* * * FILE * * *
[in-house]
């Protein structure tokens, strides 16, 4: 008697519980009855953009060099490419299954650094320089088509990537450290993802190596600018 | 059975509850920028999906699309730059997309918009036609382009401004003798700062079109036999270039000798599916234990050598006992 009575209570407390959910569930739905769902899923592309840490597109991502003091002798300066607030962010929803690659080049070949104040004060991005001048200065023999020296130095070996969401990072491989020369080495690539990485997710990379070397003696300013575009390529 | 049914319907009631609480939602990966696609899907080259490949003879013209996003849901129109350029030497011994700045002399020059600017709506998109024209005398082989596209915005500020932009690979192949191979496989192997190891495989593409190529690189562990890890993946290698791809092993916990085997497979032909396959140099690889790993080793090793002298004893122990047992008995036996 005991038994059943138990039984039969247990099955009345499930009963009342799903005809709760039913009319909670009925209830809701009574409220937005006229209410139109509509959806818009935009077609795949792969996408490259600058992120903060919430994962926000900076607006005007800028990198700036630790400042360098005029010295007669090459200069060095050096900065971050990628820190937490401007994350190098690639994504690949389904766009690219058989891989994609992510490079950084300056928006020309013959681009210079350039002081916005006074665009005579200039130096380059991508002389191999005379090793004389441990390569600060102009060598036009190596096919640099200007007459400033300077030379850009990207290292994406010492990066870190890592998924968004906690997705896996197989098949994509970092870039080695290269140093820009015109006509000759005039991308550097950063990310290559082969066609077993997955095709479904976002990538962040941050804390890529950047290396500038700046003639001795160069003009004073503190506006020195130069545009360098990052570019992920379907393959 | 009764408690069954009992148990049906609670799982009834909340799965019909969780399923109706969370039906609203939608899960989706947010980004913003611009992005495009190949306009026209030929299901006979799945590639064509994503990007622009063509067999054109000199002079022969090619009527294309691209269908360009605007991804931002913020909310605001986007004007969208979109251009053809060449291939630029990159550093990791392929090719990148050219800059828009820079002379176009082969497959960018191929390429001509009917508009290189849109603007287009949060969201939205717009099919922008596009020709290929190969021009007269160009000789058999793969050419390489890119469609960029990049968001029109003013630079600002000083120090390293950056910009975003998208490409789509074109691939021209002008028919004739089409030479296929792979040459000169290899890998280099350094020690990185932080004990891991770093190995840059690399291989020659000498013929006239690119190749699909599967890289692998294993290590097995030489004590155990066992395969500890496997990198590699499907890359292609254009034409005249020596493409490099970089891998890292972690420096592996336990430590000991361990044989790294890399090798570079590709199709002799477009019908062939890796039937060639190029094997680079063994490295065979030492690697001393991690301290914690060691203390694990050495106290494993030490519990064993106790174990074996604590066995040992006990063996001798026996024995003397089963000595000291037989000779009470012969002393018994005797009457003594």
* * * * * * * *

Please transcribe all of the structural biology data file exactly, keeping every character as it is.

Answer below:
[in-house]
């Protein structure tokens, strides 16, 4: 008697519980009855953009060099490419299954650094320089088509990537450290993802190596600018 | 059975509850920028999906699309730059997309918009036609382009401004003798700062079109036999270039000798599916234990050598006992 009575209570407390959910569930739905769902899923592309840490597109991502003091002798300066607030962010929803690659080049070949104040004060991005001048200065023999020296130095070996969401990072491989020369080495690539990485997710990379070397003696300013575009390529 | 049914319907009631609480939602990966696609899907080259490949003879013209996003849901129109350029030497011994700045002399020059600017709506998109024209005398082989596209915005500020932009690979192949191979496989192997190891495989593409190529690189562990890890993946290698791809092993916990085997497979032909396959140099690889790993080793090793002298004893122990047992008995036996 005991038994059943138990039984039969247990099955009345499930009963009342799903005809709760039913009319909670009925209830809701009574409220937005006229209410139109509509959806818009935009077609795949792969996408490259600058992120903060919430994962926000900076607006005007800028990198700036630790400042360098005029010295007669090459200069060095050096900065971050990628820190937490401007994350190098690639994504690949389904766009690219058989891989994609992510490079950084300056928006020309013959681009210079350039002081916005006074665009005579200039130096380059991508002389191999005379090793004389441990390569600060102009060598036009190596096919640099200007007459400033300077030379850009990207290292994406010492990066870190890592998924968004906690997705896996197989098949994509970092870039080695290269140093820009015109006509000759005039991308550097950063990310290559082969066609077993997955095709479904976002990538962040941050804390890529950047290396500038700046003639001795160069003009004073503190506006020195130069545009360098990052570019992920379907393959 | 009764408690069954009992148990049906609670799982009834909340799965019909969780399923109706969370039906609203939608899960989706947010980004913003611009992005495009190949306009026209030929299901006979799945590639064509994503990007622009063509067999054109000199002079022969090619009527294309691209269908360009605007991804931002913020909310605001986007004007969208979109251009053809060449291939630029990159550093990791392929090719990148050219800059828009820079002379176009082969497959960018191929390429001509009917508009290189849109603007287009949060969201939205717009099919922008596009020709290929190969021009007269160009000789058999793969050419390489890119469609960029990049968001029109003013630079600002000083120090390293950056910009975003998208490409789509074109691939021209002008028919004739089409030479296929792979040459000169290899890998280099350094020690990185932080004990891991770093190995840059690399291989020659000498013929006239690119190749699909599967890289692998294993290590097995030489004590155990066992395969500890496997990198590699499907890359292609254009034409005249020596493409490099970089891998890292972690420096592996336990430590000991361990044989790294890399090798570079590709199709002799477009019908062939890796039937060639190029094997680079063994490295065979030492690697001393991690301290914690060691203390694990050495106290494993030490519990064993106790174990074996604590066995040992006990063996001798026996024995003397089963000595000291037989000779009470012969002393018994005797009457003594």